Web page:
Metgasco pulls up stumps
METGASCO'S decision to suspend its operations on the Northern Rivers will see 15 Casino-based employees losing their jobs, with a skeleton staff of just two remaining by the end of the year.
Metgasco chief executive officer Peter Henderson announced the indefinite suspension yesterday citing an uncertain regulatory environment as the key cause.
The company has been granted permission to keep its entire exploration licence by the NSW Resources Department and hopes to recommence exploration when the regulatory environment is more stable.
"We believe over the next two or three years there will be gas shortages in the eastern coast of Australia which will inevitably result in much higher gas prices," Mr Henderson said.
"As soon as we have a stable and secure regulatory environment we will start our operations again."
"The gas is still in the ground and over time its value will increase."
Mr Henderson said the primary reason for the immediate suspension was the NSW Government's residential 2km CSG-free buffer zone announced three weeks ago, which remained unclear in its definition of a residential area.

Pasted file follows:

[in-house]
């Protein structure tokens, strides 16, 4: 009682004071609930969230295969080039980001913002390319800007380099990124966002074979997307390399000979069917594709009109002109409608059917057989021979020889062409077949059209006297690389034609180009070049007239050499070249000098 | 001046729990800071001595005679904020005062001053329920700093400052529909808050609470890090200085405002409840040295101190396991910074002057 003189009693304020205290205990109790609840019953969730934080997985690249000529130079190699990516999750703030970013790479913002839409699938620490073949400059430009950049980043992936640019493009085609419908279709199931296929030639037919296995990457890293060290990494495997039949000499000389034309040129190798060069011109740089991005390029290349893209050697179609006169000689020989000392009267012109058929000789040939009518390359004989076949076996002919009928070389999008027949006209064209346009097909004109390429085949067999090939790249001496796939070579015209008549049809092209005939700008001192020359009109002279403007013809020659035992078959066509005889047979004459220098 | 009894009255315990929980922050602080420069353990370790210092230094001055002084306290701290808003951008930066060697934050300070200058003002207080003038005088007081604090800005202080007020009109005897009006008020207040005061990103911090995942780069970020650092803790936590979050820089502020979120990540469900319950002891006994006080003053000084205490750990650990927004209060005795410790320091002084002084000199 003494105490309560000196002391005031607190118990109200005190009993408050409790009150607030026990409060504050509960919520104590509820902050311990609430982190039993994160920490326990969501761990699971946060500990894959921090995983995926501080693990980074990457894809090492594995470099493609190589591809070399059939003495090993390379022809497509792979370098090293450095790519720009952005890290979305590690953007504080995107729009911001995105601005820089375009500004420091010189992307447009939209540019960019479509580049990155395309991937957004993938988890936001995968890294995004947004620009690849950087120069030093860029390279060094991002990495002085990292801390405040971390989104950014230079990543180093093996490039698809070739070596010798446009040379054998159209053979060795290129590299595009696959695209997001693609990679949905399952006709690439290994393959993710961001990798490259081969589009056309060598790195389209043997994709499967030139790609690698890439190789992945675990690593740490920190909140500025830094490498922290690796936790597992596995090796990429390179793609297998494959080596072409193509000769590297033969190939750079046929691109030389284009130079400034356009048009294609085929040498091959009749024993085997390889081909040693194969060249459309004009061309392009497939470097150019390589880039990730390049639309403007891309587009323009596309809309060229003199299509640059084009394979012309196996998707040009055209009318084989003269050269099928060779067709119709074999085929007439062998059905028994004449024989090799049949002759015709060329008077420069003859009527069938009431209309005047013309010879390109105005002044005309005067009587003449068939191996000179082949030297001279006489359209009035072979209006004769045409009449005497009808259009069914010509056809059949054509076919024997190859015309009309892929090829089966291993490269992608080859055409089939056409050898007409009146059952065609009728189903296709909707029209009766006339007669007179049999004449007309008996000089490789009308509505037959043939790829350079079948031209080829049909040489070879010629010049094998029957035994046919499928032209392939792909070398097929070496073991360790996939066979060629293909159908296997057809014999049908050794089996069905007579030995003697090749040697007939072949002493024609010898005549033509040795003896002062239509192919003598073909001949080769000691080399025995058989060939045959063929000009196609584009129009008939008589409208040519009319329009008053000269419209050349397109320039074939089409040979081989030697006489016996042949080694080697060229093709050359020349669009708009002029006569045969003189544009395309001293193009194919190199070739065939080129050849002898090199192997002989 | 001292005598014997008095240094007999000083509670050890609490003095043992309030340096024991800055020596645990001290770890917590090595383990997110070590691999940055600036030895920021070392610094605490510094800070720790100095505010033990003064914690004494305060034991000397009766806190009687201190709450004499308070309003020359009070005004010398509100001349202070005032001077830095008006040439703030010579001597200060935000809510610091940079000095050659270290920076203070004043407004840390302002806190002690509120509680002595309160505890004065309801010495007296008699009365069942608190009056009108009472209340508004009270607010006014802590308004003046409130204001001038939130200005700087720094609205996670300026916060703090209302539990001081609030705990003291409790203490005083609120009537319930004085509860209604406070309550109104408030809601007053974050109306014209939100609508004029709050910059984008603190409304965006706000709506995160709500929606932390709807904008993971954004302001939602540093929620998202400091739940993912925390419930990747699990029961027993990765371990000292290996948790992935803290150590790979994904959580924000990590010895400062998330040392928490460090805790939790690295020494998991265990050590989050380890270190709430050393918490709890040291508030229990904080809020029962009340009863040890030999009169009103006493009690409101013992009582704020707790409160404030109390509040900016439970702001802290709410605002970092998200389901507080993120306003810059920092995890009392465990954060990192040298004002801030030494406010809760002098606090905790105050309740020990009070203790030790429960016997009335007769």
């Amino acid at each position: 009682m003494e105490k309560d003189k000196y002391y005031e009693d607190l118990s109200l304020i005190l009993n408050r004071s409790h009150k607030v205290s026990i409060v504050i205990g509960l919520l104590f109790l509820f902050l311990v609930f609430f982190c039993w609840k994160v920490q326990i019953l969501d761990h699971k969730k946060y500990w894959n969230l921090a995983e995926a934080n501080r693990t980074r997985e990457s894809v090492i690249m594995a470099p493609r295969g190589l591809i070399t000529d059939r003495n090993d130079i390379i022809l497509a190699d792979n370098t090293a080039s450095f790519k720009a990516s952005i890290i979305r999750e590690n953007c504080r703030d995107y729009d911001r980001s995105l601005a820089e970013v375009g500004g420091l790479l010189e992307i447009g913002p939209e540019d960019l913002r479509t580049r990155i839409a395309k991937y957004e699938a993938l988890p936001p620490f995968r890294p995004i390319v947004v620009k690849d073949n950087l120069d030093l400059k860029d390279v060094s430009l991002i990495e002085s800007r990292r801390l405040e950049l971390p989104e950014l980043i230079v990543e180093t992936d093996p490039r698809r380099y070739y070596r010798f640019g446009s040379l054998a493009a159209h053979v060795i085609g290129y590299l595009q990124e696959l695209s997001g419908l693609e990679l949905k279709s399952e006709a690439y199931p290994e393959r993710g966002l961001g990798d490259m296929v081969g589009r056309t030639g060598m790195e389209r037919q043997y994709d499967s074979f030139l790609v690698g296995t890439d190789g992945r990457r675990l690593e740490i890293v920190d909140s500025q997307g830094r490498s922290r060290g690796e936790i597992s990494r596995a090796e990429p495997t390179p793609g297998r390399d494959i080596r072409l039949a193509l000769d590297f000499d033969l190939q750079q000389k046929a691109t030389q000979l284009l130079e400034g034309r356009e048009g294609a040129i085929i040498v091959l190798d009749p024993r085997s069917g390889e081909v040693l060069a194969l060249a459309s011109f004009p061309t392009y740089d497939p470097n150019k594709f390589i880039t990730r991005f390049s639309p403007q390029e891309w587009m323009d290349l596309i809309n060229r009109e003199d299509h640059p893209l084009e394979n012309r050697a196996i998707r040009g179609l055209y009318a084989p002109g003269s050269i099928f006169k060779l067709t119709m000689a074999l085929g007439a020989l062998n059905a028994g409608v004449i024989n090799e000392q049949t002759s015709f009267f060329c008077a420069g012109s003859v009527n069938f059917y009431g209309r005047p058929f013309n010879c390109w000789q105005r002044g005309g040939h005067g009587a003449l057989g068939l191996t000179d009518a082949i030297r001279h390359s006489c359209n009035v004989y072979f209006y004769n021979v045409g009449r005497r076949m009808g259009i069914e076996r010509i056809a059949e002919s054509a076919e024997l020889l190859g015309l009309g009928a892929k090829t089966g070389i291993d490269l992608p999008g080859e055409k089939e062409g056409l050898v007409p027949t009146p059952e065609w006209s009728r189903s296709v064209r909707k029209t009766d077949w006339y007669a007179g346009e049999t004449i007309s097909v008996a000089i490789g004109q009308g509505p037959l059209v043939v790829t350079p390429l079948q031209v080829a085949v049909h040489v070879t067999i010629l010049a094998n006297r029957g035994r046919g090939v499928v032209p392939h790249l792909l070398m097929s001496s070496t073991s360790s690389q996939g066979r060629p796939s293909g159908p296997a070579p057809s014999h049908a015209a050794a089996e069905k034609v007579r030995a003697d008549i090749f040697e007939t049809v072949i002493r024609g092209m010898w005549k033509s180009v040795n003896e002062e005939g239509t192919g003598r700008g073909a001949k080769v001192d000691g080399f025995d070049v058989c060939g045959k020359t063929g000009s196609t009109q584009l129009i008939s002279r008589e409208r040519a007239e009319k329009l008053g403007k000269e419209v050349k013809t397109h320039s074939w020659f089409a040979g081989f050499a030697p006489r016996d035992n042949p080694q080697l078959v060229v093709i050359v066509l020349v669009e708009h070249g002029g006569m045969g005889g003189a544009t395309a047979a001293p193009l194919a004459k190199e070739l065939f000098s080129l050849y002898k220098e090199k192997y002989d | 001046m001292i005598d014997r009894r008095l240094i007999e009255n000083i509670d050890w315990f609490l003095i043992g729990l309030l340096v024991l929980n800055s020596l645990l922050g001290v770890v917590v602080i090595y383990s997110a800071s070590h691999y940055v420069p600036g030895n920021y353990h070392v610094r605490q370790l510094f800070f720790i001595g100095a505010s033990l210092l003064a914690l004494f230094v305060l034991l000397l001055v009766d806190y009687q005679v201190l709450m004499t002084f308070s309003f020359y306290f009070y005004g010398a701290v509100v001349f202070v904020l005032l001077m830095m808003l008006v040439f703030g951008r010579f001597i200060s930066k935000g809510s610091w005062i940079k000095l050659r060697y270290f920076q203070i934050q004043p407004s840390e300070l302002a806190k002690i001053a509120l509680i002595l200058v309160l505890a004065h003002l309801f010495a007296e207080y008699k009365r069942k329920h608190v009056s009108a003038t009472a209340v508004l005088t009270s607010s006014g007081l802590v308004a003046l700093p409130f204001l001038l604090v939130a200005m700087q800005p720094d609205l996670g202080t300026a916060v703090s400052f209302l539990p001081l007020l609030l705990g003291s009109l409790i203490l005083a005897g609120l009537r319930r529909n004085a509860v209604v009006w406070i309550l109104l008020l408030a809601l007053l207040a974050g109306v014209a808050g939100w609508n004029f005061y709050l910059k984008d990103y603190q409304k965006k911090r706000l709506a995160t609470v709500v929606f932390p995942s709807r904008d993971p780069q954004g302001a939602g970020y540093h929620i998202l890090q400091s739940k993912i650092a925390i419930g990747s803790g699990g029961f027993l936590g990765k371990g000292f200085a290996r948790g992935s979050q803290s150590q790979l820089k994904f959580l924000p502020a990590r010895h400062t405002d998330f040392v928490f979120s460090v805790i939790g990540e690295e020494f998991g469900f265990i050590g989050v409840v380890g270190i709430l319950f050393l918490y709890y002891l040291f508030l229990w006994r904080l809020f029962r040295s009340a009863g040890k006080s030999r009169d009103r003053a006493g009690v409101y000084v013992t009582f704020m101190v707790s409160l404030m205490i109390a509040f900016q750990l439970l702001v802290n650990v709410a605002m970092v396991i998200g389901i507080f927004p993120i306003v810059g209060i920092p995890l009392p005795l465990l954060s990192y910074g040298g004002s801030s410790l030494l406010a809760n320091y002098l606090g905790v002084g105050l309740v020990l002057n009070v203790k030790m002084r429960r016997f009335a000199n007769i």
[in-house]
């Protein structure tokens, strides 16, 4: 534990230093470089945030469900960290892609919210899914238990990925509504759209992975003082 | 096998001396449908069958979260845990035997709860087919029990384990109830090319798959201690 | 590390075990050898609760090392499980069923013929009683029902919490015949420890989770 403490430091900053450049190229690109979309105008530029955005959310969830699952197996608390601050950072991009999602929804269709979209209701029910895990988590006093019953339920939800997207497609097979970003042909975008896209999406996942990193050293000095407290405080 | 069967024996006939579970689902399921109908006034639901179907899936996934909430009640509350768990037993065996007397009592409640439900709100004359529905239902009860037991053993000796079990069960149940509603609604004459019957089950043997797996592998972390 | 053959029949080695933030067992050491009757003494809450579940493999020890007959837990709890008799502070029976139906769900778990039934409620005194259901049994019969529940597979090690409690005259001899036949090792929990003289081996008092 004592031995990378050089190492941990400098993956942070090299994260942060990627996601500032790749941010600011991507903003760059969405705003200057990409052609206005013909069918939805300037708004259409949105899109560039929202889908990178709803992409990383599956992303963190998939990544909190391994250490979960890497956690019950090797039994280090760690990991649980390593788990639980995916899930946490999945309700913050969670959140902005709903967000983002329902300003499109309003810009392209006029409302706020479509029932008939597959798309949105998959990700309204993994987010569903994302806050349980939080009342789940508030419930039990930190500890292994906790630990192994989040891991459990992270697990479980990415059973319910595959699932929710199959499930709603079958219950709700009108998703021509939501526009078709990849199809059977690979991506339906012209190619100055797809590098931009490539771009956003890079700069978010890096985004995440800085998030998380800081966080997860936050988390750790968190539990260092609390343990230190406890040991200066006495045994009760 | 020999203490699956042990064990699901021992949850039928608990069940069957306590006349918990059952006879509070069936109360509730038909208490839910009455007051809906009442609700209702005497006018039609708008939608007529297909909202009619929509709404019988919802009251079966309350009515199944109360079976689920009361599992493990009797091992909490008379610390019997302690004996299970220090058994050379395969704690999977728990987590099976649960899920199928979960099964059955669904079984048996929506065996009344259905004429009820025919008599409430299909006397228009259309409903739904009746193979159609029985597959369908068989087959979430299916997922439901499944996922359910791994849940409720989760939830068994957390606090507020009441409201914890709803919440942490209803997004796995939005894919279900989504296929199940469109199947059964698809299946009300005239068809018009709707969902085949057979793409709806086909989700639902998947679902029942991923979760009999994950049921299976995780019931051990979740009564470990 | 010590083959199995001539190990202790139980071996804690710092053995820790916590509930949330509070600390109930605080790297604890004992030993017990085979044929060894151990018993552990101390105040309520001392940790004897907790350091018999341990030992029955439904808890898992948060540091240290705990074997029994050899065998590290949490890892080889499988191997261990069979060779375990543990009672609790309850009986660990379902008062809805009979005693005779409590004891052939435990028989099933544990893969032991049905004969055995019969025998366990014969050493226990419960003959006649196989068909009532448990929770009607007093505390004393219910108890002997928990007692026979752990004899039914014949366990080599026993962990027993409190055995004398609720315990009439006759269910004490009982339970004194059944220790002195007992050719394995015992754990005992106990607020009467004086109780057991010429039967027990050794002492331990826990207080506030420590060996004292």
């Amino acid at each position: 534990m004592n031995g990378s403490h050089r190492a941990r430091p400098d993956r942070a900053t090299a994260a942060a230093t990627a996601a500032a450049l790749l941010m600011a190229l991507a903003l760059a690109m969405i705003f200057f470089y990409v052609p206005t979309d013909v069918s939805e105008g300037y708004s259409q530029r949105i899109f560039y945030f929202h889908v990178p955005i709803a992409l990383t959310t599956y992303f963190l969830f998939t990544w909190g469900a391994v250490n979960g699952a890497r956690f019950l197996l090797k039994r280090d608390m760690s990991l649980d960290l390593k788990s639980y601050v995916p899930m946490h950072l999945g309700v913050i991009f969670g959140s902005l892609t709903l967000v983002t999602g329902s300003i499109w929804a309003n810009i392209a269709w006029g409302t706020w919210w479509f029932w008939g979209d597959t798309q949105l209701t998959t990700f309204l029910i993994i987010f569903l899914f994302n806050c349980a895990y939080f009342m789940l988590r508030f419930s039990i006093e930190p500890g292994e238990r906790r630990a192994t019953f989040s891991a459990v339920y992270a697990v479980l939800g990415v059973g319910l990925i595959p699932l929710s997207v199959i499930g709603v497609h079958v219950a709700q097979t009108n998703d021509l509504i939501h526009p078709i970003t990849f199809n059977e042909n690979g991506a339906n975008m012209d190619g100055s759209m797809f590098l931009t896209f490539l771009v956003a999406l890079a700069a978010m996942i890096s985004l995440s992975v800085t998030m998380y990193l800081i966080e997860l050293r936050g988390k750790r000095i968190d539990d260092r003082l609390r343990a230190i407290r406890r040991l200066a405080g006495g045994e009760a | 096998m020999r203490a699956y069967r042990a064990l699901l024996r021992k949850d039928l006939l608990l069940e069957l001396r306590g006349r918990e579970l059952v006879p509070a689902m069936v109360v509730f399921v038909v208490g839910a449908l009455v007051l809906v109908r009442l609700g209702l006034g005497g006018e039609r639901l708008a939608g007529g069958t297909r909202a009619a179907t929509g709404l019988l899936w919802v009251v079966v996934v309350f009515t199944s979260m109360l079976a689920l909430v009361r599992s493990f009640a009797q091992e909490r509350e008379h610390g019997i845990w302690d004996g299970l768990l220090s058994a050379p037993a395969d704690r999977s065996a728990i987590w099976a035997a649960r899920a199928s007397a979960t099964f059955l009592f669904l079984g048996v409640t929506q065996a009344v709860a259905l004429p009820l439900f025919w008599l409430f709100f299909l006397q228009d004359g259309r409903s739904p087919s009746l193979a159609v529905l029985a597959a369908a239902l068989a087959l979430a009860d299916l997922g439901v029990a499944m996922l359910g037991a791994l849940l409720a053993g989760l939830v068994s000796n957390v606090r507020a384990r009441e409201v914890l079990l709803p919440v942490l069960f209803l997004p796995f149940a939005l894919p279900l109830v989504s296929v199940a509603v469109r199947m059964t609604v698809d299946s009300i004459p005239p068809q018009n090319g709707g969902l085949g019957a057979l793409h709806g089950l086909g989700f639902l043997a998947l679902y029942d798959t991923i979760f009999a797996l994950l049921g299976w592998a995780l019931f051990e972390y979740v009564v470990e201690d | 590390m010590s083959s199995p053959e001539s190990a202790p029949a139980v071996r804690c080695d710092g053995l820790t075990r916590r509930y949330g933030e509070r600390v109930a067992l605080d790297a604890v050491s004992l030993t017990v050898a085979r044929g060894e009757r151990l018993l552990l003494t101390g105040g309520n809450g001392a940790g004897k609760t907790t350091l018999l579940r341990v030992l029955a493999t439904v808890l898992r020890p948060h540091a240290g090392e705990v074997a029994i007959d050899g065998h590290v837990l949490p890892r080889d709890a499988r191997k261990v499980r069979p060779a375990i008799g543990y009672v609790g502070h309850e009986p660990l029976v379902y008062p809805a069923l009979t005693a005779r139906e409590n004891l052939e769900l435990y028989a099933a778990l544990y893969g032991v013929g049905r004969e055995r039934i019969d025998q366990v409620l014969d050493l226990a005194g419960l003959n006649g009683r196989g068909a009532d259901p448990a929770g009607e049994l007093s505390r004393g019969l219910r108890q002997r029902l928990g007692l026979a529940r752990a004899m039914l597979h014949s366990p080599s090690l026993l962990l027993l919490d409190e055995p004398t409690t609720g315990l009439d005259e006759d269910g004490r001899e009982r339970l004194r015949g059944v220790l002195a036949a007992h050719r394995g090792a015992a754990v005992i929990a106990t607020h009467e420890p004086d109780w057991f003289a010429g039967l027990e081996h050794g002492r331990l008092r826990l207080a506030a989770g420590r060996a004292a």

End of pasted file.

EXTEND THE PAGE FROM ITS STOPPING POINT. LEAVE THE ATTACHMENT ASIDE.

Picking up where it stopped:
He also blamed the previous 18-month statewide moratorium on the industry and what he said were increasingly lengthy delays in approvals for continued exploration.
"We don't think we'll have sensible stable policy in place until the end of the year after the Federal election, and to go through spending shareholders' funds on that basis would be just wasteful," Mr Henderson said.
Mr Henderson said the decision would cost the Richmond Valley local government area hundreds of millions of dollars and potentially "more than $1 billion" in investment.
He said rural communities in Queensland had been "reinvigorated" by CSG development and the industry, which produced 30% of the gas currently consumed by the eastern states.
He disagreed that the decision had been influenced by community opposition.
The company has spent $100 million in acquiring licences and exploration in the past decade and in 2009 announced it had struck the most significant conventional gas find in NSW history, according to then managing director David Johnson.
Plans for a $42 million gas-fired power station and pipeline to Queensland were subsequently developed, amid growing community opposition to the industry.